New Orleans After Katrina and the continual start-and-stop-and-slow rebuilding process in New Orleans with side trips and explorations to Kobe and more recently cities in Eastern Japan after those earthquakes and the tsunami attacks, and other cities near and far, I have come to believe that the way governments, established institutions, and community and popular organizations deal with disasters is extremely important. These are the ultimate “stress tests” not simply of the built environment, but of the organic resilience of human and social organizations. So in the same way I couldn’t stop reading Katrina stories and participated in the watch “force” on the nuclear meltdowns in Japan, I’m all over Sandy, as well, especially in the way it looks at the impacts across the entire community.
There were two very interesting pieces in the Times this morning that were both significant in this regard and disturbing.
One was about life in public housing without electricity or heat. First you had to get past the headline on the front page which was meant to project all possible fears of the worst kind on the projects: “In New York’s Public Housing: Fear Creeps in With the Dark.” Interestingly, the headline in the on-line version was much more balance, as you can see by including “heroism.” Ok, well a little more balanced anyway.
The actual story was less lurid and more helpful. Less than 10% of the more than 2000 NYCHA buildings were powerless, which deserves an attaboy of some kind right there. There were stories of people looking after people. Building by building impromptu barbeques to share the food that would have spoiled was reported. Hallways became public spaces. People talked of visiting with neighbors not usually part of their circle. The rhythms of life move with the sun, which speaks as much to what I always refer to as “inside camping” on the Gulf Coast hurricane hunkerdowns, as it does to any particular or latent fear of crime and mayhem.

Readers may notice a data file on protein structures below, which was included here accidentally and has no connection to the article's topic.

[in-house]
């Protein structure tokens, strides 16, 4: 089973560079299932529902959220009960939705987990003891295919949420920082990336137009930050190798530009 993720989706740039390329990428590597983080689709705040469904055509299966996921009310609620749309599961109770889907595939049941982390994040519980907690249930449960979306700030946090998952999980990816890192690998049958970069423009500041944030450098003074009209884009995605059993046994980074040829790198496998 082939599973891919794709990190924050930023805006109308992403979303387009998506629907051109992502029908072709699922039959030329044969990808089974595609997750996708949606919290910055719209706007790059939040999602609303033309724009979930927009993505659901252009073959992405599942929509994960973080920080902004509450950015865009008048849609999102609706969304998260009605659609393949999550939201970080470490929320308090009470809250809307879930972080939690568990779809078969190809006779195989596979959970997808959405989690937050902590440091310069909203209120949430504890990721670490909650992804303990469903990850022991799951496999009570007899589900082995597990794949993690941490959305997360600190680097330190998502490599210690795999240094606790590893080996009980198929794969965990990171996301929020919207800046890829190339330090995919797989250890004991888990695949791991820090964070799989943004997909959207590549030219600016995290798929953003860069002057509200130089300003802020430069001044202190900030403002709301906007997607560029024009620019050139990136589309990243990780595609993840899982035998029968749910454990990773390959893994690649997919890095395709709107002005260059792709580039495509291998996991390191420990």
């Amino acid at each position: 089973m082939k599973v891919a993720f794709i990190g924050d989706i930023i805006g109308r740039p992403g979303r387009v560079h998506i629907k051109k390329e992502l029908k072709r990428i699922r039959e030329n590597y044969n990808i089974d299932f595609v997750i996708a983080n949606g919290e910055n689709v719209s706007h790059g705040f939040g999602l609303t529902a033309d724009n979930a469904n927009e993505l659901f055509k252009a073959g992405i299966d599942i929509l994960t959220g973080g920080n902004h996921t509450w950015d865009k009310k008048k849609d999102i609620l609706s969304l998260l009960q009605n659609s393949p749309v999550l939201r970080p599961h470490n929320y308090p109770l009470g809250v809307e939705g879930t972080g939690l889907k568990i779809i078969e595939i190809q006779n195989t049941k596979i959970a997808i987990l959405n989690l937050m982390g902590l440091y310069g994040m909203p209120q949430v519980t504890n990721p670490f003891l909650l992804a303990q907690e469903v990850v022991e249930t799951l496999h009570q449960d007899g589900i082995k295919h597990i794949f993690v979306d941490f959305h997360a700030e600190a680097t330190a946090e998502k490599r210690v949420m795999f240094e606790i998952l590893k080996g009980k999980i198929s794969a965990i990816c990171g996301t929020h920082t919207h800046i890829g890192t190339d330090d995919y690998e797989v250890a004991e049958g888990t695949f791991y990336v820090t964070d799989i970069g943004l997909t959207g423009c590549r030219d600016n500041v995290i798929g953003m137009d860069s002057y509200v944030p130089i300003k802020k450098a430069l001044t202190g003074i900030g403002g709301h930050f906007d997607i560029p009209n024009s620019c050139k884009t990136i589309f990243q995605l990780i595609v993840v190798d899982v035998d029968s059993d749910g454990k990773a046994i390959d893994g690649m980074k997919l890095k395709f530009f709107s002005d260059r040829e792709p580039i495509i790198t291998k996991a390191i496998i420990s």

Rebecca Solnit in A Paradise Built in Hell: The Extraordinary Communities That Arise in Disaster has handled this phenomena best in this book about the way that in the worst of times sometimes the best arises in people to build real communities from the San Francisco Fire to Katrina. My Battle for the Ninth Ward about the post-Katrina experience found many of these same elements in the fierce fights for people to come home. If you can survive the latent racism lurking behind the headlines, there’s a lot to feel good about in these stories of adaptation. One quote from a 73-year old tenant that identifies with what he inaccurately thinks is “half of the world” living without electricity is a classic!
Another story looked at the problem of lost wages for workers displaced in the storm who don’t get paid if they can’t get to work or if work is shutdown from flooding, power failures, and other catastrophes. Too often we read about “stay-cations” and “hurrica-tions,” as if these are party times for people, as long as the storm “attacks,” as they correctly call these natural events in Japan, who escape the devastation. People are hurting everywhere including the pocketbook, and no matter what the Republican Congress thinks, we don’t do enough to help individual families bounce back. One man talks about how to pay for $7000 in roof damage. Looking at my roof that still lacks gutters 7 years after Katrina, I could tell him the answer, but he might not like it. I can already see the articles the Times will be writing about homes without any flood insurance up and down the East Coast, because who expected the 100-year “super storm.”
I haven’t read any story yet where they recommend not rebuilding New York City and the East Coast, like we read daily about New Orleans, so that’s refreshing. Maybe this “shared suffering” in the media center of America, will lead to some compassion and public policy reforms on a number of fronts for post-disaster families and communities? Dare we hope?